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PICCs Increase Risk for Upper- and Lower-Extremity DVT


 

Clinical question: Do peripherally inserted central catheters increase the risk for upper- and lower-extremity deep venous thromboses?

Bottom line: Although the association between peripherally inserted central catheters (PICCs) and upper-extremity deep venous thromboses (DVTs) was already known, this study shows that PICCs are also associated with a greater risk of lower-extremity DVTs, suggesting that PICC insertion in itself may be a trigger for thrombosis. (LOE = 2b)

Reference: Greene MT, Flander SA, Woller SC, Bernstein SJ, Chopra V. The association between PICC use and venous thromboembolism in upper and lower extremities. Am J Med 2015;128(9):986–993.

Study design: Cohort (retrospective)

Funding source: Industry

Setting: Inpatient (any location) with outpatient follow-up

Synopsis

Using a statewide registry as well as individual medical records, these investigators collected data for 76,242 hospitalized patients to examine the association between PICC placement and venous thromboembolism (VTE). Patients with a history of VTE, those undergoing surgery, those admitted to an intensive care unit, and those under observation were excluded. Patients were followed up for 90 days after index hospitalization to identify the development of symptomatic pulmonary emboli or upper- or lower-extremity proximal DVTs.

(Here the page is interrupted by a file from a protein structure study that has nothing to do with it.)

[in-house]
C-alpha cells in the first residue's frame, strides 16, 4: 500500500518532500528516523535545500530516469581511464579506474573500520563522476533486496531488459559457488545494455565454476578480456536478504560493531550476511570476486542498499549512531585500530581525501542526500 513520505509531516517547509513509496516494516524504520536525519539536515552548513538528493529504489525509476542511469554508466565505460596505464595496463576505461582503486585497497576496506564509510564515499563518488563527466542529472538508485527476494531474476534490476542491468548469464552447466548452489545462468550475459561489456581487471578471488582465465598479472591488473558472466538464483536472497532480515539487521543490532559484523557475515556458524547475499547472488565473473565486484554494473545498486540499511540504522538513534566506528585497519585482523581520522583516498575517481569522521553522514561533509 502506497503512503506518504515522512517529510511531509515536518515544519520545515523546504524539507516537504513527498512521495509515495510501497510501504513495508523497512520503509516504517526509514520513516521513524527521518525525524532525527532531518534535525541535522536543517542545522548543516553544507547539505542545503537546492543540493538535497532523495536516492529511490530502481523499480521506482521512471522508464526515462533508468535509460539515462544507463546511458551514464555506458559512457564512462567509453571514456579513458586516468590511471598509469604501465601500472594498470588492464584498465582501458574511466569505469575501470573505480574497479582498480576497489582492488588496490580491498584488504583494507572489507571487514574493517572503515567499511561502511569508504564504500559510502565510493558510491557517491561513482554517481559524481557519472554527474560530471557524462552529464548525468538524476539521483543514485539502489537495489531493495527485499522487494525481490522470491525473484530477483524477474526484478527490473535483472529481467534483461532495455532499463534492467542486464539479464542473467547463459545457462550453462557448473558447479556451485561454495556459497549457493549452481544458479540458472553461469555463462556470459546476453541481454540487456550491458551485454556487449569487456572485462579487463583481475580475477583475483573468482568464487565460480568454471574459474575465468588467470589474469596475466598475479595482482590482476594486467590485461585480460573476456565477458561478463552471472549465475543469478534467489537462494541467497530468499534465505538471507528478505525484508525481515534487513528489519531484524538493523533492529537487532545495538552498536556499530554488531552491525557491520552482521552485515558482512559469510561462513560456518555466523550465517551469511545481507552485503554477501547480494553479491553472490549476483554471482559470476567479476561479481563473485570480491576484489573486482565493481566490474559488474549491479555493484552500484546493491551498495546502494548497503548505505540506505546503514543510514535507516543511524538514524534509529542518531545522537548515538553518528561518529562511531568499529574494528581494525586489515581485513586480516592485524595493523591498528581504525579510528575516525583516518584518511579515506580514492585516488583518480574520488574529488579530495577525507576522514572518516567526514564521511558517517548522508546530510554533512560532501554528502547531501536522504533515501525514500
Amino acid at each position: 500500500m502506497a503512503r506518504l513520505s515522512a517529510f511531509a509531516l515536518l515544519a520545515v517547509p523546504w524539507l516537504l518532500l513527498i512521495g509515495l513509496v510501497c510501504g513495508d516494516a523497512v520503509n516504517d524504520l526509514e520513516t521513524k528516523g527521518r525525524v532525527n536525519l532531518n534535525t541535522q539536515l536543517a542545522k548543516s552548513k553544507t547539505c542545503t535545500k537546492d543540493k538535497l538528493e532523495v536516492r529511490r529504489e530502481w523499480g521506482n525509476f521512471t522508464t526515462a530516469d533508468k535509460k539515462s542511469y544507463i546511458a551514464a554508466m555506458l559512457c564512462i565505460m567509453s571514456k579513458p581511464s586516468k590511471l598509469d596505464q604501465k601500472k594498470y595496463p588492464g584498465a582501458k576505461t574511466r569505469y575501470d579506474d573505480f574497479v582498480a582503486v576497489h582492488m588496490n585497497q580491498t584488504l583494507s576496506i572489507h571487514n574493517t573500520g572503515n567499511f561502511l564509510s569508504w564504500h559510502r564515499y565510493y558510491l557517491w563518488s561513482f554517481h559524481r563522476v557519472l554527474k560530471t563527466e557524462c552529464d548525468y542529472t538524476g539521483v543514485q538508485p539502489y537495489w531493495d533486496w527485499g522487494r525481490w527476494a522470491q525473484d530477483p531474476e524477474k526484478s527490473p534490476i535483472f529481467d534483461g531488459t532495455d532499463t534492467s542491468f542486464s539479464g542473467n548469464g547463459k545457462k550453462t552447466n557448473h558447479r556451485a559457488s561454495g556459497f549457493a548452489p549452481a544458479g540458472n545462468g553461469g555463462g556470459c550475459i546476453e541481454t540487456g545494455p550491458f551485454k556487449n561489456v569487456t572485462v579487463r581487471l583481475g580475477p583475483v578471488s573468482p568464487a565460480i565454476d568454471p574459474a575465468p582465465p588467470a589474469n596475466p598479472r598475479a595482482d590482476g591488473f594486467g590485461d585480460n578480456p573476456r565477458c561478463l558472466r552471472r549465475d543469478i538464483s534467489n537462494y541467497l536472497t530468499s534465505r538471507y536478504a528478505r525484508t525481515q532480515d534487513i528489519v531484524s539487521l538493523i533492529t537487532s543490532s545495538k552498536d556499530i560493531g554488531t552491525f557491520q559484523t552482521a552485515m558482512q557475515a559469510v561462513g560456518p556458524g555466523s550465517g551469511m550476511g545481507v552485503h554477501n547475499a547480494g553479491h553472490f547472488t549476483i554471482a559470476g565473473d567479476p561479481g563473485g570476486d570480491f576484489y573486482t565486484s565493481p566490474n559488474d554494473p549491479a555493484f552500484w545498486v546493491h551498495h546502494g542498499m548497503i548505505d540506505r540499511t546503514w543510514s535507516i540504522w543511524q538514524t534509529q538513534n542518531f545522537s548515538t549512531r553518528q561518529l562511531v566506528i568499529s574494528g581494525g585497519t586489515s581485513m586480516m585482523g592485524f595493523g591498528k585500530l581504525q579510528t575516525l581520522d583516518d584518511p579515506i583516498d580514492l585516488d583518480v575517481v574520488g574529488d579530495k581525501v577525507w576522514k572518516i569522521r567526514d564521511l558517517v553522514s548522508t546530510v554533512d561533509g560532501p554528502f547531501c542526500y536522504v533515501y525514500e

Overall, 5% of the cohort had PICCs present on admission or placed during the hospitalization. As compared with those without PICCs, patients with PICCs were more likely to be older than 70 years; have recent surgery or history of VTE; and have diabetes, inflammatory bowel disease, sepsis, or pneumonia. After adjusting for other risk factors for VTE, the presence of a PICC was not only associated with risk of upper-extremity DVT (hazard ratio [HR] = 10.49; 95% CI 7.79-14.11; P < .001), but also modestly associated with risk of lower-extremity DVT (HR = 1.48; 1.02-2.15; P = .038). The authors hypothesize that PICC line insertion may trigger a systemic thrombosis leading to DVTs in different locations, including the lower extremities. There was no significant association with pulmonary embolism.

Dr. Kulkarni is an assistant professor of hospital medicine at Northwestern University in Chicago.

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